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General characteristics

General characteristics

Diverticulosis is a condition affecting the inner lining of the digestive system but much more commonly affects the walls of the large intestine.

The walls of the bowel become weakened and small pouches of the wall balloon outwards. It is possible to have diverticulosis and rarely have any symptoms or problems. However these pouches (divirticula) can become filled with waste material that is difficult to expel and can lead to infection, inflammation (diverticulitis) or rupturing of the bowel wall. If these pouches become inflamed it is called diverticulitis which can give symptoms of lower abdominal pain, blood in the stools, fever, nausea, tiredness, bloating, gas, chills and diarrhoea.

Causes include getting older (it is more common in the over 50's), regular constipation (straining and faecal impaction increases the pressure on the bowel walls), poor diet lacking fibre and immobility. The incidences of diverticular disease has increased alongside the regular consumption of refined and processed cereals. It is common in countries that consume a 'western diet' but rare in countries that eat unprocessed, natural foods.

Diet and lifestyle

Diet and lifestyle

Avoid constipation, if food is sitting too long in the bowels then the walls eventually become weaker and predispose them to the onset of diverticular disease.

For diverticulosis obviously plant based fibre needs to be increased, both soluble and insoluble forms need to be eaten daily. Fibre is present in all fruit, vegetables, whole grains, nuts and seeds but the best and most health giving sources include apples, grapes, pears (ripe and unripe), carrots, oats, flaxseeds, pulses and raw or lightly cooked green leaves. An apple a day, a large raw carrot, a green salad, a bowl of muesli with a few seeds and nuts added will go a long way to reducing constipation, providing both soluble and insoluble fibre.

Go easy on the fibre during an inflammatory episode as the harsher, more insoluble fibre (such as fruit skins, nuts and seeds) can cause pain and griping. Opt instead for the fruits forms such as steamed and pureed apple and pears (without skins) and powdered oatmeal or linseed. Be aware though that avoiding fibre altogether will lead to more constipation and the cycle will continue.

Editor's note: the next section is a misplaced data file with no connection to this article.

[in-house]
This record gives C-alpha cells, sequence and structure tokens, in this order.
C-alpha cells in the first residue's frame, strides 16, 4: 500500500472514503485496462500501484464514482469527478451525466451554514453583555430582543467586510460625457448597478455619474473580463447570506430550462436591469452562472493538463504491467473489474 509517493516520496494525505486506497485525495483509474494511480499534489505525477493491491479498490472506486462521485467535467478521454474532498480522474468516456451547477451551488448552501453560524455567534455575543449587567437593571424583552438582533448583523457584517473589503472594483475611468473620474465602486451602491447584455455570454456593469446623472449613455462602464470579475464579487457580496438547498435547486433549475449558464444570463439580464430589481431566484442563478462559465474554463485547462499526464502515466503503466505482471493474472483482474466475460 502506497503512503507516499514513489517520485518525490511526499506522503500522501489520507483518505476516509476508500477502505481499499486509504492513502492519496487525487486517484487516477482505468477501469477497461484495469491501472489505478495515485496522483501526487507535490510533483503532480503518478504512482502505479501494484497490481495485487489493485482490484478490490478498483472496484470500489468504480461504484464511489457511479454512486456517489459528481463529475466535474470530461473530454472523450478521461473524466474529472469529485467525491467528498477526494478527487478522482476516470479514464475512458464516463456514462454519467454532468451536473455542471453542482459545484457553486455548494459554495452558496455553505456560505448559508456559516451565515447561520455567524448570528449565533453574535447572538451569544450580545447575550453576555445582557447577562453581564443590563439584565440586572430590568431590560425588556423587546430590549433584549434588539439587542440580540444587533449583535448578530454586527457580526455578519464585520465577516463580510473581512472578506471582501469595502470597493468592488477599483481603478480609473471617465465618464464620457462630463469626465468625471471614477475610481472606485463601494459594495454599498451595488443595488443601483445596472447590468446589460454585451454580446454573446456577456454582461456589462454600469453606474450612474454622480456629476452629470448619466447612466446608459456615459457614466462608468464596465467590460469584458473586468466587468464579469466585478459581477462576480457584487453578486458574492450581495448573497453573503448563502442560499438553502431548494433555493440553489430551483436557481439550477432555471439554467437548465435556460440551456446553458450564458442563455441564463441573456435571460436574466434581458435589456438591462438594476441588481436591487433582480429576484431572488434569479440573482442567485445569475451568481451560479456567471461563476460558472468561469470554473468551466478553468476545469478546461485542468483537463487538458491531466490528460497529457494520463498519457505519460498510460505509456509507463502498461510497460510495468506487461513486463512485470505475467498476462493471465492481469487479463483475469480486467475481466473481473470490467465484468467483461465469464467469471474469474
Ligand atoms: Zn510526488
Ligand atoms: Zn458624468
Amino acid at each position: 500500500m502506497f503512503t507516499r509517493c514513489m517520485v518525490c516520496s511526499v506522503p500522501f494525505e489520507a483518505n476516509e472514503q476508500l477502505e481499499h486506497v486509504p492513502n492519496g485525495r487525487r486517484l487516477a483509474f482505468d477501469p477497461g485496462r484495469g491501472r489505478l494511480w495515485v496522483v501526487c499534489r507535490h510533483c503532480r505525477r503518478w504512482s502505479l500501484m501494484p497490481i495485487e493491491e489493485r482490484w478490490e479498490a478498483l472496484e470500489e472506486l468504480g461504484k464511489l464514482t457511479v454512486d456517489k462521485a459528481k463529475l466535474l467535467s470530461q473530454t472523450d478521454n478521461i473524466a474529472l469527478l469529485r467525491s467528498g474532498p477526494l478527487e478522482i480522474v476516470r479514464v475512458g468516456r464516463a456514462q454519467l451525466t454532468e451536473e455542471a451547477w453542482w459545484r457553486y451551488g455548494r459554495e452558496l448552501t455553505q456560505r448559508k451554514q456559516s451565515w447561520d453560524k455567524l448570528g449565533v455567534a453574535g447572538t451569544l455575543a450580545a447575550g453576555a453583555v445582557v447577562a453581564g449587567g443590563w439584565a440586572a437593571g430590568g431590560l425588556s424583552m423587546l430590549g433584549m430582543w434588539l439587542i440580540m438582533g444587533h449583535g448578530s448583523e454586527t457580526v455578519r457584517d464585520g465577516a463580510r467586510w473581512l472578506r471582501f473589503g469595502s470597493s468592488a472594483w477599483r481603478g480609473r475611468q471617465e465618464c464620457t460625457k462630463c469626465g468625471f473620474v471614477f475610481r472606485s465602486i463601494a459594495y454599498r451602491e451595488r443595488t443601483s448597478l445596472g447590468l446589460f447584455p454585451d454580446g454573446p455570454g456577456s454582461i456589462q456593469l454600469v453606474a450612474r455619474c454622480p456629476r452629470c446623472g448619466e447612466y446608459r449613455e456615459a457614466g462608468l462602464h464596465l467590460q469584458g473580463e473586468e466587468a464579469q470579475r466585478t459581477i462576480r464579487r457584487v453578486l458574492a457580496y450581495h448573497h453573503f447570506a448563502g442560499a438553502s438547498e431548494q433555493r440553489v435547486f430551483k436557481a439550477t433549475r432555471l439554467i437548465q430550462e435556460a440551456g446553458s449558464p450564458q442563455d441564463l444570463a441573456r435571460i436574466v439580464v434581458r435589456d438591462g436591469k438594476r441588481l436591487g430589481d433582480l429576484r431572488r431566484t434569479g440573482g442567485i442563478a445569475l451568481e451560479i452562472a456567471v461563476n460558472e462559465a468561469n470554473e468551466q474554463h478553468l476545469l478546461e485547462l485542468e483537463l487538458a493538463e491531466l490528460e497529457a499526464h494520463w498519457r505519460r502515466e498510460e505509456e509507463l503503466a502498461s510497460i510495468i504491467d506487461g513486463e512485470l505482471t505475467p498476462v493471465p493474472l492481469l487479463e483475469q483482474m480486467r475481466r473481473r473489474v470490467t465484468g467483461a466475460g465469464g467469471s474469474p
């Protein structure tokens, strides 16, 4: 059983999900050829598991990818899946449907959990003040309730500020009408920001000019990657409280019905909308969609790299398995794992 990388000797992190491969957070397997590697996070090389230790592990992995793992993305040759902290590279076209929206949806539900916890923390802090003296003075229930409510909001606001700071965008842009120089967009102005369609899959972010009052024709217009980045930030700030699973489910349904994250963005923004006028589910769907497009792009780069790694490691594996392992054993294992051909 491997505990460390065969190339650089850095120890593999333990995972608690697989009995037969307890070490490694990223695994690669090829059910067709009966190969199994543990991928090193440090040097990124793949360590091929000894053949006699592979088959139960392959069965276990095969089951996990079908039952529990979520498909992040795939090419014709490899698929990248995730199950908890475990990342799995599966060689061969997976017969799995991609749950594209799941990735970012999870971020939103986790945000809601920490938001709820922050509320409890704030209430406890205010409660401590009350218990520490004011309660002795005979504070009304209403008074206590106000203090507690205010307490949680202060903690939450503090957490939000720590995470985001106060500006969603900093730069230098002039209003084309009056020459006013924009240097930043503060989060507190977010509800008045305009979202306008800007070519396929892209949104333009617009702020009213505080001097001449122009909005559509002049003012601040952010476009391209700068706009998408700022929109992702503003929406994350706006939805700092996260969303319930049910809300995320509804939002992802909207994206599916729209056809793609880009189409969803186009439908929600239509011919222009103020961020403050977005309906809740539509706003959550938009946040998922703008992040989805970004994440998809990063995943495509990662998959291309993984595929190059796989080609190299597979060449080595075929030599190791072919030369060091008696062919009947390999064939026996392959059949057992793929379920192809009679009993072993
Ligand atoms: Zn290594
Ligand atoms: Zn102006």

Cut back on red meat and processed meats like sausages.

Make fresh vegetable juices to boost mineral and vitamin supplies if eating normal foods aggravates during an inflammatory episode.

Use plenty of ginger and garlic in your cooking.

Avoid fried and fatty foods, especially during an inflammatory attack as they are more difficult to digest and can aggravate the bowel.

Drink several glasses of water each day to help reduce constipation.

Avoid processed white flour and grain products such as white bread, processed cereals, pasta, pastries, cakes, crisps and chips, biscuits and similar baked foods. They provide little fibre and add to the sticky bulk that leads to constipation and straining.

Make sure you exercise regularly, even a brisk walk will help to move the abdominal area and may reduce the likelihood of diverticula forming.

Useful herbs

Useful herbs

Herbs that will act as gentle bulk yet also soothe, heal and draw toxins include slippery elm powder, arrowroot, marshmallow root powder and psyllium husk powder. Mix them with water and steamed and pureed apples for instance and eat as a paste every day for breakfast while inflammation is active and painful.

Herbs such as raspberry leaf, agrimony, yellow dock root, hops, wild yam, elderflowers, yarrow, meadowsweet and chamomile when taken in tea form can help to tighten and strengthen the bowel wall, increase digestive juices, ease constipation and relieve inflammation. Use equal parts as a tea 3 times daily for diverticulosis, to help prevent inflammatory attacks and during active inflammation to alleveiate symptoms.

Chamomile is an excellent anti-inflammatory and pain reliever that can be taken as a strong tea (2 teaspoons per cup) 3 times daily during diverticulitis.

Fenugreek seeds are also excellent during active pain and inflammation. Use 2 teaspoons of the seeds, simmer for 20 minutes and drink the liquid throughout the day.

A pich of chilli/cayenne powder to herbal teas can also help.

Plantain leaf tea can help to draw toxins from the intestines.

When you suspect infection has taken hold use echinacea, garlic, myrrh and goldenseal to help boost the natural immunity.

Natural healing

Natural healing

Put a drop or two of peppermint essential oil into a glass of water or add to a herbal tea for its cooling, antispasmodic and pain relieving properties. Start with 1 drop initially as some can be sensitive to the oil.
Chew your food thoroughly as this will aid the digestive process.
Grapefruit seed extract has had very positive results for many suffering from diverticular disease, especially useful during an inflammatory attack.
Papaya tablets taken before meals helps to increase digestive enzymes and has proved beneficial to many.
Cider vinegar, honey and cayenne ( chilli powder) combined has shown some good results for those suffering from diverticulitis. The dose is 2 tablespoons of cider vinegar, the same of honey and half a teaspoon of cayenne powder in a large glass of water (10floz). Sip after each meal during an attack of pain and inflammation.
Probiotics can help by increasing the population of helpful bowel bacteria.

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